Some of the children who rushed to cool off in the pool on a sunny July morning would not have attended camp together a few years ago. They lived next-door to each other, but their South Brooklyn communities often kept their distance.
Now they splash around in the water before lunch, the only traces of different backgrounds evident on the heads of a handful of youngsters wearing hijabs or yarmulkes.
At the same time that Donald Trump’s calls to ban Muslims is a sign of increased Islamophobia in the country, the leadership at the Kings Bay YM-YWHA has worked to make Muslims feel welcome at the Jewish community center and its summer day camp. And the local Muslim community is increasingly happy to oblige, thanks especially to the help of one Egyptian-American family, whose four daughters all attend the camp as counselors or campers.
“It’s very important for the children to see that there are hijabis [headscarf-clad women] working here, there are Jews working here. They see everyone’s the same and it’s not a big deal,” said 20-year-old Dunia Elbassiony, the family’s second eldest daughter and a counselor at the camp. The fact that no local Muslims were working at a Jewish camp in her community motivated her to build bridges, she said.
The Elbassiony family’s decision in 2011 to send its daughters to the camp was integral in breaking down barriers between the local Jewish and Muslim communities, said Daniel Zeltser, associate executive director at the Sheepshead Bay-based Kings Bay Y. He estimated that today 25 to 30 of the 1,000 campers are Muslim. “We just didn’t have this relationship with anyone in the Muslim community on this official level, and there was no trust in us that it would be appropriate to send kids from a Muslim background to a Jewish community center,” Zeltser said.
Elbassiony recalled being questioned by fellow Muslims when she first started working at the camp.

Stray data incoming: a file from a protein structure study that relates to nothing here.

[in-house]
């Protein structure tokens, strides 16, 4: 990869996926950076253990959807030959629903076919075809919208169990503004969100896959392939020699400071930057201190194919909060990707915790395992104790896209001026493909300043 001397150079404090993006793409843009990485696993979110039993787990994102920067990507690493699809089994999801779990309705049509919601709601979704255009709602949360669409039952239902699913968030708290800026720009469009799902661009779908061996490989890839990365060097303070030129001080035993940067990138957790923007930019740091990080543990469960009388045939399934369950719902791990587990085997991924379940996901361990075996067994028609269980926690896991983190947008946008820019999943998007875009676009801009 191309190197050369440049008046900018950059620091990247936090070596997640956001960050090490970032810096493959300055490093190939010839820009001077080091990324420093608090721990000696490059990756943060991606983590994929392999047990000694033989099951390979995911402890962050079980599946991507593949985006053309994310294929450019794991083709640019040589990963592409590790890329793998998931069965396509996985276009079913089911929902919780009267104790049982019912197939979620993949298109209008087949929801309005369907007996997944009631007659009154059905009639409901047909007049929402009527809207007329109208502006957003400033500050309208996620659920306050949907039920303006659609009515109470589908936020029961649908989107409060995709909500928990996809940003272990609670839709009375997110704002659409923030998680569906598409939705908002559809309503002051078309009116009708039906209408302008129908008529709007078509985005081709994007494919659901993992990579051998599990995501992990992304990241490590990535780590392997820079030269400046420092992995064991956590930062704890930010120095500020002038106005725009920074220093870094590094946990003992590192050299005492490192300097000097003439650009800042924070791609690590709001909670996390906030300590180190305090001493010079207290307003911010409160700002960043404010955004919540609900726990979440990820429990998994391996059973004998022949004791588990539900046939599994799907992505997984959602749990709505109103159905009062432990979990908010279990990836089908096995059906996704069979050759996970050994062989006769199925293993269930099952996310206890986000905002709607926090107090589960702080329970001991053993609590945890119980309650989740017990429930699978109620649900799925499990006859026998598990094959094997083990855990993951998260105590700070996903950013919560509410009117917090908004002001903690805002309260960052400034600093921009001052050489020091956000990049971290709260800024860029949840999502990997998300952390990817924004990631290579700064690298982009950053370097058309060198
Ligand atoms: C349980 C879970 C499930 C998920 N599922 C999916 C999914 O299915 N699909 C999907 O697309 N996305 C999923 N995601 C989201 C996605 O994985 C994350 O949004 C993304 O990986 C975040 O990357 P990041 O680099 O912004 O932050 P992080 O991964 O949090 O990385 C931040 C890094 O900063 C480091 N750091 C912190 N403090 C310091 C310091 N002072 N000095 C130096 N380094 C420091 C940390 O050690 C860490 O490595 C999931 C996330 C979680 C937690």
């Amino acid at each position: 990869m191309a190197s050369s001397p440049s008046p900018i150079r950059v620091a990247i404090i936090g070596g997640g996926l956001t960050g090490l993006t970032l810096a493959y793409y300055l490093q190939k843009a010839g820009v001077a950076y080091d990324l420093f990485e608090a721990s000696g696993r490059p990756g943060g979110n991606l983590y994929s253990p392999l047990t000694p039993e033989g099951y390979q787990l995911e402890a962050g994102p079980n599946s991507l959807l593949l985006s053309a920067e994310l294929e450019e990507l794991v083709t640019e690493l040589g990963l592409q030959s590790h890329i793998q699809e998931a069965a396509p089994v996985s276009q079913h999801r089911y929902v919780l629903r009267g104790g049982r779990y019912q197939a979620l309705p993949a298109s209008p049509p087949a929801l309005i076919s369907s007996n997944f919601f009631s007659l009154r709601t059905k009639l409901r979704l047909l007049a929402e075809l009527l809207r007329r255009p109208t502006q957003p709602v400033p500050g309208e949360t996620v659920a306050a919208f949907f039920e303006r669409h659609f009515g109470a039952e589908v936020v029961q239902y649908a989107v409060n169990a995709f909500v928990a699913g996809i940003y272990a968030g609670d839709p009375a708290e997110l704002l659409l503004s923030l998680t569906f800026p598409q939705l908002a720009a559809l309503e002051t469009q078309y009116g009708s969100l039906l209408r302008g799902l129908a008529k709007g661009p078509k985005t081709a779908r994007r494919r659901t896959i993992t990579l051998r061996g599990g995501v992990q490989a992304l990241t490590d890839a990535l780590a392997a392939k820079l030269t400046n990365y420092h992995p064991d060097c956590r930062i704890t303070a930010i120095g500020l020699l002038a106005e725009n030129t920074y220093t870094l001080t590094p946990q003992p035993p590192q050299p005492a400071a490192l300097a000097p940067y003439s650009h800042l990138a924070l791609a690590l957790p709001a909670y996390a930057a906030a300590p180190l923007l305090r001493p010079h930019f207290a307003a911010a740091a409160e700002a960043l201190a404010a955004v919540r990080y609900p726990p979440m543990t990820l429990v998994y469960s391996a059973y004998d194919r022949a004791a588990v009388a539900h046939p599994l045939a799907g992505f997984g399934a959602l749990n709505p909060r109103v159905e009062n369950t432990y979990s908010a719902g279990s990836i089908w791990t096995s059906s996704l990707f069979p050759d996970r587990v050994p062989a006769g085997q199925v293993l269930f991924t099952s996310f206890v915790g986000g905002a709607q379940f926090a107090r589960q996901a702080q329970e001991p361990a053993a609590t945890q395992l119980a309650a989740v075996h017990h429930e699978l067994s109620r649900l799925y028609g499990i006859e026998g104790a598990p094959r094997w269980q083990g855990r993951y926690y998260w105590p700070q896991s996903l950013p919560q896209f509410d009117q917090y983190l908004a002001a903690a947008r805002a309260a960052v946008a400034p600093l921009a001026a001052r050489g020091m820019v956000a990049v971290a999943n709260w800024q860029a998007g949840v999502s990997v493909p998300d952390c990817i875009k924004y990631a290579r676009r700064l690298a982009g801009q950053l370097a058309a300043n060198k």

“Some of the things that were said to me were, ‘Are you sure you’ll be safe there?’ [and] ‘There’s a lot of Muslim organizations, why don’t you try one of those?’” Elbassiony said. But she pushed back, and many of the original naysayers came around.
“There are two new Muhammads here this year,” Elbassiony said, laughing.
Having Muslim counselors also has a big impact on their Jewish peers.
Prior to working as a counselor at the camp, Israeli-American Chloe Louzon, 23, had lived “kind of in a bubble.” She studied in Jewish schools and held some negative views about Muslims — but working at the Kings Bay Y camp not only changed her mind but helped her change others’ minds as well.
“Being able to work here, it opens your eyes. Everything is so biased these days about what you hear about Jews and Muslims — it’s really not like that,” she said.
Now when she’s among Jewish friends, she uses her personal experiences from camp to speak out when someone makes an Islamophobic statement.
“I am the first one to stand up at my table and say, ‘You have no right to say that.’ It’s great to be able to do that,” Louzon said.
The presence of Muslim campers and counselors has led to some pushback from Jewish community members, said Zeltser, adding that he encourages dialogue about difficult topics and invites anyone who’s skeptical to visit the camp.
“It’s not something that’s easy, but we treat it as an open conversation and feel that as long as we’re open and honest about who we are, people will respect us for it,” he said. “Everyone who has doubts and says it’s impossible — come over and visit.”
Campers start a typical day by participating in a Hebrew-language workshop with Israeli counselors. But Muslim traditions are also present. During Ramadan, some Jewish staffers decided to fast alongside their Muslim peers, Zeltser said.
He believes the diversity of the camp actually helps his mission of instilling Jewish identity in the Jewish campers.
“Exposing the children to Jewish education and being conscious to the fact that they have a whole other world outside of this makes it much more effective and much more real versus isolating and keeping it just Jewish,” Zeltser said.
Elbassiony, a pharmacy student at Long Island University, plans to continue as an interfaith advocate after the summer ends. Fed up with community pharmacies that she sees catering primarily to certain religious or ethnic groups, she hopes to open a Muslim-Jewish partnership pharmacy. And she will use the lessons she’s learned at camp to help make it happen.
“I want it to be how we have it here,” she said.
But at camp, often what matters is which team is winning the soccer game or who dropped the bow during archery class.
“We’re not here to judge anybody, to fight or to argue,” said Dunia Elbassiony’s sister Kamelia, who is also working at the camp. “We’re here to do one thing, and that’s to make sure these kids get the best summer.”
Josefin Dolsten is the Forward’s news fellow.
Josefin Dolsten is a former news fellow at the Forward, writing about politics and culture, and editing the Sisterhood blog. She received an MA in Jewish Studies and Comparative Religion from the Hebrew University of Jerusalem and a BA in Government from Cornell University. Follow her on Twitter at @josefindolsten.
Jews and Muslims Form Enduring Friendships at Brooklyn Camp